Dealing with a breakup is hard on its own, but it can feel even more challenging when you have to untangle your finances from each other. Whether you were married or simply part of a long-term relationship, any joint financial responsibility must be managed by one of you. In an ideal world, you’ll be on friendly enough terms to sit down and have a conversation about who should manage what. But, when that isn’t possible, you may need to step up and take some control.
Regardless of the surrounding circumstances, here are some tips for managing your finances after a breakup.
Consider Professional Help
Whether you are getting a divorce or simply breaking up, you may want to work with a professional to ensure all financial matters are handled properly. This can include a lawyer, a financial advisor, or both.
Separating joint debts and assets can be complex, and not everyone is entitled to a 50/50 split. The right professional can help you determine what records need to be gathered to ensure that everything is handled properly based on the equitable division or all properties and obligations.
The first step you should take is to separate your actual money. Begin by opening a checking account in just your name, if you don’t have one already. This gives you a place to move any funds that are yours, including the depositing of future paychecks or the receipt of direct deposits.
Often, this step also includes closing joint accounts. When you close an account, the money is often either provided in cash or can be moved to a different account. How those funds are divided depends on the unique circumstances of your relationship, so make sure you don’t simply pull all of the money and keep it for yourself.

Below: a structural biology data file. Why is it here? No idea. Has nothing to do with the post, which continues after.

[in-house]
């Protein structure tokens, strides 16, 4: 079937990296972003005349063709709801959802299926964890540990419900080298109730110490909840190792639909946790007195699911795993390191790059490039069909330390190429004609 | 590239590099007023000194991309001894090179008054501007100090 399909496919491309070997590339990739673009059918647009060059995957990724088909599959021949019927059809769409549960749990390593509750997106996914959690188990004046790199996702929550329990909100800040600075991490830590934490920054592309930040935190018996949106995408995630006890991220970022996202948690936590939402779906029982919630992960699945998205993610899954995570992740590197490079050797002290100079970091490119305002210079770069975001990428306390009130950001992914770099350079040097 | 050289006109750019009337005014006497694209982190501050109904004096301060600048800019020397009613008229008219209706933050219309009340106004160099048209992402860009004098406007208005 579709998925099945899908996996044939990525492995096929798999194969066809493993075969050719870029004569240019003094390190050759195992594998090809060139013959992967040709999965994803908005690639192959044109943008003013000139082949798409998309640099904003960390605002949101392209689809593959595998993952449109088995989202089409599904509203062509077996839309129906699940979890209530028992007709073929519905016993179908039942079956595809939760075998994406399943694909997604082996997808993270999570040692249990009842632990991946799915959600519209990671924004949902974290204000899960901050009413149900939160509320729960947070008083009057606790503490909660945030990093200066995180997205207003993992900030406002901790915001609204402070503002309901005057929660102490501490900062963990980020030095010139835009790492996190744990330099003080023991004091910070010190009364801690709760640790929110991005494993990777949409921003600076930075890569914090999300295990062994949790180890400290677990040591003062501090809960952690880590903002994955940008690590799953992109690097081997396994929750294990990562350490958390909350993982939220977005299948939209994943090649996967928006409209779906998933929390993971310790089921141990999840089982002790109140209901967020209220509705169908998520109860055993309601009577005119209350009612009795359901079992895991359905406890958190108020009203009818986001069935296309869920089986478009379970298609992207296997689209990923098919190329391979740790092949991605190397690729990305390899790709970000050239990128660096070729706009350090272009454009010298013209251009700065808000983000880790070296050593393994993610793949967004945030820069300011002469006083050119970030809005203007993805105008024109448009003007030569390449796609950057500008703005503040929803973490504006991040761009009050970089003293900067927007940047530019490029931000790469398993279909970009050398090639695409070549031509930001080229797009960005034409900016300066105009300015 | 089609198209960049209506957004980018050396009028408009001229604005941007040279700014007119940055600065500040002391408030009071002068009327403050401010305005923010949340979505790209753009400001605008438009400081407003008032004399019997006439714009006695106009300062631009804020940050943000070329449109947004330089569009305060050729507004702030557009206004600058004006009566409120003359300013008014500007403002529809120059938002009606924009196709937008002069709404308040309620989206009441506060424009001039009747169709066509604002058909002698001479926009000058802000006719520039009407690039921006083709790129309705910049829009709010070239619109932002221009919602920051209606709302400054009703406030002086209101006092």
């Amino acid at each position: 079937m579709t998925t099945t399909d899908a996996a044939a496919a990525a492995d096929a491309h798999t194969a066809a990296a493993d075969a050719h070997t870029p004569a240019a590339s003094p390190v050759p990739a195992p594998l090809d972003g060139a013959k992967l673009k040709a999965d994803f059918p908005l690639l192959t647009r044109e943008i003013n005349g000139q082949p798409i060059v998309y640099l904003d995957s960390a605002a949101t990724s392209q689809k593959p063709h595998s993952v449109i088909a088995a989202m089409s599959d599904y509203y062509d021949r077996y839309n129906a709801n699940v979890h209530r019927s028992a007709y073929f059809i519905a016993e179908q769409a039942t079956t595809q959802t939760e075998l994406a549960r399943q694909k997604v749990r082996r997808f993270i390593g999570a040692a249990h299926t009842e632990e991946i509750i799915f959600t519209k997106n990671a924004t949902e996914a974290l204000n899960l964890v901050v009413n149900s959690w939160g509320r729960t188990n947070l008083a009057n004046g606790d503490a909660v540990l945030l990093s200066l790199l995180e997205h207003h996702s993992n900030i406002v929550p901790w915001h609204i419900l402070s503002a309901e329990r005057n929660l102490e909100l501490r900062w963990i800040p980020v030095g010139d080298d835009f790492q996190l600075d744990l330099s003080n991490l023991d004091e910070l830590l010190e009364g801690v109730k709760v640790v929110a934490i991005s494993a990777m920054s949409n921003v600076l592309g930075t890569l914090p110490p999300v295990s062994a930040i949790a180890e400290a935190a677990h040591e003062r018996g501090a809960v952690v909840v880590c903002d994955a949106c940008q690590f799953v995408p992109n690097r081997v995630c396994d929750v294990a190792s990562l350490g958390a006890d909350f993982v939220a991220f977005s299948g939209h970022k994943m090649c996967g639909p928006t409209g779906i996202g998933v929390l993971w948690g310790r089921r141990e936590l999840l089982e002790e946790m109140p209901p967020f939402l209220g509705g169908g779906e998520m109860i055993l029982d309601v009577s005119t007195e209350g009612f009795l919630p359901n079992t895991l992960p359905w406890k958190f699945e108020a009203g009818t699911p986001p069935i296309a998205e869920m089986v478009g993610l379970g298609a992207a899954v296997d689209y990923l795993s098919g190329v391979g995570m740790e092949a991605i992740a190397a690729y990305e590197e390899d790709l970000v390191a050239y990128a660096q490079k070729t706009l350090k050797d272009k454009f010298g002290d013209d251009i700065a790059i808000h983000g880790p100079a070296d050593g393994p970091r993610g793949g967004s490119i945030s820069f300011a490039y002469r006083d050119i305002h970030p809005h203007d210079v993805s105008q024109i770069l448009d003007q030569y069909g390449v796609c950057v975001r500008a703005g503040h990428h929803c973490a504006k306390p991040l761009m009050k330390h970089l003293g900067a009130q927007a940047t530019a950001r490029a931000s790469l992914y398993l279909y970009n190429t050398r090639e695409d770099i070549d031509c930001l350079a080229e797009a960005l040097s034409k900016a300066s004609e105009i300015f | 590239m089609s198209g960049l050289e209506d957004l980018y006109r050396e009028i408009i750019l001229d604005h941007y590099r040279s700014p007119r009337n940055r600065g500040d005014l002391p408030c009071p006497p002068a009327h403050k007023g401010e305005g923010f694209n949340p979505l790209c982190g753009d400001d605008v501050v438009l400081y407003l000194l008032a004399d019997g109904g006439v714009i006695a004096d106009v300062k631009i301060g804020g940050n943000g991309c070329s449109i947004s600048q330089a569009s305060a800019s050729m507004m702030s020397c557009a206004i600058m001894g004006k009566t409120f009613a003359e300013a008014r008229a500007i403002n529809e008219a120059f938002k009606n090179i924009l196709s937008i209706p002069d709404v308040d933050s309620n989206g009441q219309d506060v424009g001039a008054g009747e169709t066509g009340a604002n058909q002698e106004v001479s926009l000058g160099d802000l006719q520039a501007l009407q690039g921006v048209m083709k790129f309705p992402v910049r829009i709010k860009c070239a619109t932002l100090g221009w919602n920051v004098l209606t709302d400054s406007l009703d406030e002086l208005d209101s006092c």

Additionally, you will need to address any bills that were previously setup to automatically be paid from that account as well as any direct deposits. In some cases, these can be changed fairly quickly. However, a direct deposit change may take additional time. If so, you need to leave the original account open long enough to receive any funds that can’t be redirected immediately.
Handle Joint Debts
If you have joint credit cards or loans, then these will need to be managed as well. Often, the primary person on the account must be involved for any changes, so it is best to work with your former partner to handle these tasks. You may need to close joint accounts or have one of the names removed from the card if a debt still exists. Most financial institutions have methods for managing these tasks, so work with them directly to find out your options.
How the responsibilities associated with the debts are divided will also vary depending on your individual situation. When a debt is tied to an asset, such as a home or vehicle, the person keeping the property may need to assume responsibility for the remaining debt as well as buy the other person out if any equity exists. You may have the ability to avoid equity payments by dividing your property in a way that compensates for any equity that would be owed to the other party.
Create a Budget
Now that your financial situation has changed so dramatically, you will need to create a new budget based on your personal income, share of the debts, and ongoing living expenses. If you are working with a financial planner, they can assist with creating a new plan. Otherwise, you can make one yourself based on your financial details.
It is important to remember that a breakup can have some financial difficulties, so proper planning can make the transition as painless as possible. Prepare to face some potentially lean times while you adjust, and keep extraneous spending to a minimum. Once you find a new rhythm, revisit your plan and make any necessary adjustments. Then, you can rest assured knowing your finances are in order and you can move on.
Below is resource on potential options to help with your finances
If you are in a situation that requires legal assistance, you may be able to get help from your state or territories legal aid organisation (not that the free service is means tested).
Financial counselors of Australia is another professional yet free service which can help with money related situations, especially for those that are under serious financial stress.
If you are collecting Centrelink, they may also provide certain services to help with the dividing and/or changes to your benefits. With any substantial change to your financial situation, you must contact Centrelink as this will have a impact on your benefit payments – here are a range of important Centrelink contact numbers.